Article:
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Broom Manor is an elegant 19th-century mansion — or, at least, it used to be — near the upmarket town of Knutsford in the heart of the Cheshire countryside.

It boasts seven bedrooms, stables, adjoining cottages and garaging around an internal courtyard.

‘The fine living space includes sumptuous bathroom and kitchen fittings, great style with period features blended with clever modern technology,’ is how an estate agent marketed the property shortly before it was sold for £1,385,250 in July 2014 — substantially less than what is was worth.

Owner James Hilton had little choice but to accept the offer from HS2 Ltd, the Government-funded company responsible for delivering the now-cancelled northern leg of the rail link to Manchester, because it would have scythed through his garden.

The moment the route was announced (in 2013) his property, like dozens of others in Cheshire — home to wealthy professionals, soap stars and footballers — became worthless on the open market.

Broom Manor is an elegant 19th-century mansion — or, at least, it used to be — near the upmarket town of Knutsford in the heart of the Cheshire countryside

‘It was just take it or leave it,’ said businessman Mr Hilton, 57, who spent £500,000 renovating his home but insists he got nearly £115,000 less for Broom Manor than he should have done.

‘You can see from the estate agent’s brochure that house was immaculate when HS2 bought it,’ he said.

Today, the property bears little resemblance to the one advertised in those glossy pages.

Under the stewardship of HS2 Ltd, Broom Manor and many other properties, including several on the original HS2 routes north from Birmingham — to Leeds (cancelled in 2021) and to Crewe (mothballed in March) — have fallen into disrepair.

They will have to be refurbished to bring them up to a lettable standard or put back on the market and sold for less than the purchase price in their current state.

Either way, the taxpayer will lose out once again.

This is the largely unreported wider narrative behind the most expensive white elephant in our history, with the not-yet completed Euston to Birmingham section already exceeding £44 billion, more than the initial £32 billion budget for the entire HS2 venture, which would have topped £100 billion.

HS2 Ltd said all vacant properties in their portfolio ‘are maintained and kept secure’.

Not all of them are ‘well maintained’.

Cheshire, with some of the of the most exclusive neighbourhoods in Northern England, has been left with a legacy of empty and abandoned homes that have been left to rot.

What was the point of it all, many residents — casualties would be a more accurate description — are asking in the wake of the decision this week to finally axe HS2.

Whether you agree with the decision or not, few would dispute the devastating impact of what would have been Europe’s biggest infrastructure project — championed by then Chancellor George Osborne and Prime Minister David Cameron — has had on the lives of ordinary people up and down the land.

Broom Manor boasts seven bedrooms, stables, adjoining cottages and garaging around an internal courtyard

Broom Manor, a property with a rich heritage, is a prime example.

The grey manor house, whose former residents include Shakespearean actress Helen Cherry, wife of Brief Encounter star Trevor Howard, is in a pitiful condition today.

The intercom and front gates are rusted and cobwebbed — an empty Costa Coffee cup impaled on one of the spikes symbolises the malaise — and weeds are sprouting through cracked flagstones near the huge double garages, where at the turn of the century, a close friend and partner of Rolls-Royce founder Henry Royce stored some of the firm’s luxury motors.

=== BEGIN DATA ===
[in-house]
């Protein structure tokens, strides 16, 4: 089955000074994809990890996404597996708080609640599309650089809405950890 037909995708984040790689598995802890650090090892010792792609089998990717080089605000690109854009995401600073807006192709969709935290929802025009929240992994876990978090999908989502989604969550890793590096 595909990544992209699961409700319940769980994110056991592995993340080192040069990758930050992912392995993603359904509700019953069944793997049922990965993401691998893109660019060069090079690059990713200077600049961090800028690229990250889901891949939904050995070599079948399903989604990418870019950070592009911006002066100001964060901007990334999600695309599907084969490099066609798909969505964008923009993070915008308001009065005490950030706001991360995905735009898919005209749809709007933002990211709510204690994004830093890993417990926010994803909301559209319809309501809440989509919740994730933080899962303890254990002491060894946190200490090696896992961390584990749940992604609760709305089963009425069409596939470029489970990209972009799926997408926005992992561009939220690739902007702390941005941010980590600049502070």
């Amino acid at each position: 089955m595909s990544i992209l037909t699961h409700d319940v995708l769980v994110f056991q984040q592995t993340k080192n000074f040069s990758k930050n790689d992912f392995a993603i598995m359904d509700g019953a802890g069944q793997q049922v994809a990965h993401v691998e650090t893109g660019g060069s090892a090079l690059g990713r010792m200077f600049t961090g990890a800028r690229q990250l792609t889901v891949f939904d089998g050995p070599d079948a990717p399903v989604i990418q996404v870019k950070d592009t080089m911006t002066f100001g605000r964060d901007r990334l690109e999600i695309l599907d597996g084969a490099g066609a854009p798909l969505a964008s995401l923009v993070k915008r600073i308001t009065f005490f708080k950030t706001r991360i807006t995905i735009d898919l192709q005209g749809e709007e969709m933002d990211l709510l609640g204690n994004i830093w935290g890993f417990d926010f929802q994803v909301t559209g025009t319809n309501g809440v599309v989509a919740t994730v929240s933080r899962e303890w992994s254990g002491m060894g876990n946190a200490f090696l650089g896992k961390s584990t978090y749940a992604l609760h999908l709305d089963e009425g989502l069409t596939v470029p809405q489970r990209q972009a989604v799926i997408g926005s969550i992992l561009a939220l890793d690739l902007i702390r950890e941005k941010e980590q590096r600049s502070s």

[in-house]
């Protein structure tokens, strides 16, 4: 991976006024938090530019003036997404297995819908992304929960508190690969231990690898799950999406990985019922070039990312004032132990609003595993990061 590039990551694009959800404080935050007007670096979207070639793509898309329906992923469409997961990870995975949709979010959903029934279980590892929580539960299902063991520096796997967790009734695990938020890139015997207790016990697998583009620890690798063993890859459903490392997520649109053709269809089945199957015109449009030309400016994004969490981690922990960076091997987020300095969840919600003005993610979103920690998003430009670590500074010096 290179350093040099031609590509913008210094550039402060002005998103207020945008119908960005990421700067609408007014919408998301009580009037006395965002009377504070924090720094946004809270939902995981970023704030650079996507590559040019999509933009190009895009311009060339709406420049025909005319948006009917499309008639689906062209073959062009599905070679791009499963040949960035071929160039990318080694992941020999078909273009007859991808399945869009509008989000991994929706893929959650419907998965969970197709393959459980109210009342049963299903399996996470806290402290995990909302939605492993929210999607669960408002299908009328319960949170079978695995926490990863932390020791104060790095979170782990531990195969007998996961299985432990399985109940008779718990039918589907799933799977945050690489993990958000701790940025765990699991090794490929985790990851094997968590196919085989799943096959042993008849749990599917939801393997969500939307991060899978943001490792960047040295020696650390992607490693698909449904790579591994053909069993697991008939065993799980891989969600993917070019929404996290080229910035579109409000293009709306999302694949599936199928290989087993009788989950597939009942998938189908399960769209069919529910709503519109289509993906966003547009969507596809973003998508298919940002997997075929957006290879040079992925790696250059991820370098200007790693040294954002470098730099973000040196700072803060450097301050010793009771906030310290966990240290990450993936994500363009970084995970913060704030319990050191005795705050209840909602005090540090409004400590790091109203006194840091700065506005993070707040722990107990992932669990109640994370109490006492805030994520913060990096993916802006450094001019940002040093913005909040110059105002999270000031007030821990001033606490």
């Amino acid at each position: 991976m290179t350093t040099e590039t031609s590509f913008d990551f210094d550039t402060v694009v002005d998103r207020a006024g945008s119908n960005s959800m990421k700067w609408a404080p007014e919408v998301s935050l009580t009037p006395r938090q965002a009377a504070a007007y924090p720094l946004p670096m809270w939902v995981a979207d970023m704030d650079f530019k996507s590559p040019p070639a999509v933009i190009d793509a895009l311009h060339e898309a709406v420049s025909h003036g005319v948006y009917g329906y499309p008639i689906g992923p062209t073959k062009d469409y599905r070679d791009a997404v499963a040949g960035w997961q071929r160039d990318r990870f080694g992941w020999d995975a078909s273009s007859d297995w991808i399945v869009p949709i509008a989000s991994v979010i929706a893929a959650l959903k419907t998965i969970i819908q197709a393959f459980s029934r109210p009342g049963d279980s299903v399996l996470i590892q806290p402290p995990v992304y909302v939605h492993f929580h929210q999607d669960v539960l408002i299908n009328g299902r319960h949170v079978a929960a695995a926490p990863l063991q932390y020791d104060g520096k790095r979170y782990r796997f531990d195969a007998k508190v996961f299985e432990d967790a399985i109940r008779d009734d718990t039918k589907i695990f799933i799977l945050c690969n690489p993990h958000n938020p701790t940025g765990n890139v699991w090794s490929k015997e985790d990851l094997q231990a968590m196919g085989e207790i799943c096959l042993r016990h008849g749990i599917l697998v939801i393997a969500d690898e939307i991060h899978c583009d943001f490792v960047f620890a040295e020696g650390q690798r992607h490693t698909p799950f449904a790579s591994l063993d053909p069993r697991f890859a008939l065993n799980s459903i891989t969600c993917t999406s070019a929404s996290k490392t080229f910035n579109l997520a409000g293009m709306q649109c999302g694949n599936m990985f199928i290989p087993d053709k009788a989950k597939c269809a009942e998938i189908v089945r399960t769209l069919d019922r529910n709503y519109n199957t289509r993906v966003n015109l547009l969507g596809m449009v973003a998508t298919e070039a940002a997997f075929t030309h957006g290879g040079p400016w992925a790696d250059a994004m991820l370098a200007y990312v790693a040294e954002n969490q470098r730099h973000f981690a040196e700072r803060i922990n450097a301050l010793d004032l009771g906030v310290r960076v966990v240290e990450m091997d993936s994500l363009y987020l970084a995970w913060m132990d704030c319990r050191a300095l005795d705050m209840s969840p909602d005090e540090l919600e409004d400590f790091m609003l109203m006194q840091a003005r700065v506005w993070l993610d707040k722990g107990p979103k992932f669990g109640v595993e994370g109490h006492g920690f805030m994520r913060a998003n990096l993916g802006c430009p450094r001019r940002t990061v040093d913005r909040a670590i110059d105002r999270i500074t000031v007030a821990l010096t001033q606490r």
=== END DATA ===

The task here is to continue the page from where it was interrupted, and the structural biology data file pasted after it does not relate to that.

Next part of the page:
Inside is a horror story: rooms are riddled with damp and black mould, electrical sockets have been blown, in the corner of the kitchen tiles have collapsed, leaving a gaping hole in the floor, and plants have grown up through the skirting board.

The roof and guttering are also in need of urgent repair.

‘It was beautiful when we first moved in, it really was,’ said Debra Sweetman, who rented Broom Manor with her family for seven years after it was bought by HS2.

‘Like many older properties there were damp issues which gradually got worse,’ she says. ‘The agents employed by HS2 sent out men but the work was never really done properly.

‘At one point a burst water main in the street left the kitchen under 2ft of water. Teams of surveyors from the agents employed by HS2 came out, which must have cost hundreds of pounds a day, but the beams under the floor which had rotted were never replaced.’

The grey manor house, whose former residents include Shakespearean actress Helen Cherry, wife of Brief Encounter star Trevor Howard, is in a pitiful condition today

The Sweetmans finally had enough. They moved out in April.

‘The place had become uninhabitable by then and HS2 were a nightmare to deal with,’ added Mrs Sweetman, who is runs a vehicle financing and leasing firm.

‘My husband went past the house the other week. ‘Oh my God,’ he said ‘It’s gone to rack and ruin’.’

Behind almost every ‘blighted’ property like Broom Manor — blighted being the official term used for homes adversely affected by HS2 — is a human story.

A businessman featured in this report suffered a stroke and a heart attack due the stress.

Another told how the rail link had cost him his marriage. Businesses and livelihoods have been lost. Communities decimated. Money frittered away, invariably in vain, on lawyers to challenge the corporate behemoth that was HS2.

All for nothing, it now turns out.

It’s a similar picture outside Cheshire, on the eastern and western spurs to Leeds and Crewe, where million-pound homes in one hamlet were turned into cannabis farms after being sold to HS2 Ltd.

Residents everywhere, north and south and east and west, spoke of the ruthless tactics employed by the men in suits from HS2.

Some, according to local councillors, were forced to sign non-disclosure agreements (NDAs) when they received offers on their homes to prevent anyone finding out the purchase price; pitting neighbour against neighbour, in other words.

How galling for families whatever the truth — HS2 deny using NDAs — to learn that, at the same time they were being squeezed, HS2 Ltd chief executive Mark Thurston, who stepped down last month, was earning £676,000 a year salary (including a £39,000 bonus in 2022-23) and 40 other executives were being paid over £150,000 a year.

In all, 424 properties on the planned route between Birmingham and Manchester were bought by HS2 Ltd and 530 properties on the planned route from Birmingham to Leeds. About nine in ten of the 954 properties were homes and the rest were businesses.

Total spend: nearly £600 million.

Some properties were subject to compulsory purchase orders.

Those whose homes were not in the direct path of the rail link but in close proximity could apply to sell under a discretionary ‘exceptional hardship scheme’, later renamed ‘need to sell’. This was as long as they could show a ‘compelling reason’ to sell but were unable to do so on the open market, other than at a very reduced price due to being ‘blighted’ by HS2.

How many homes do HS2 now own in Cheshire? At least 67, according to a list released under Freedom of Information laws in 2019.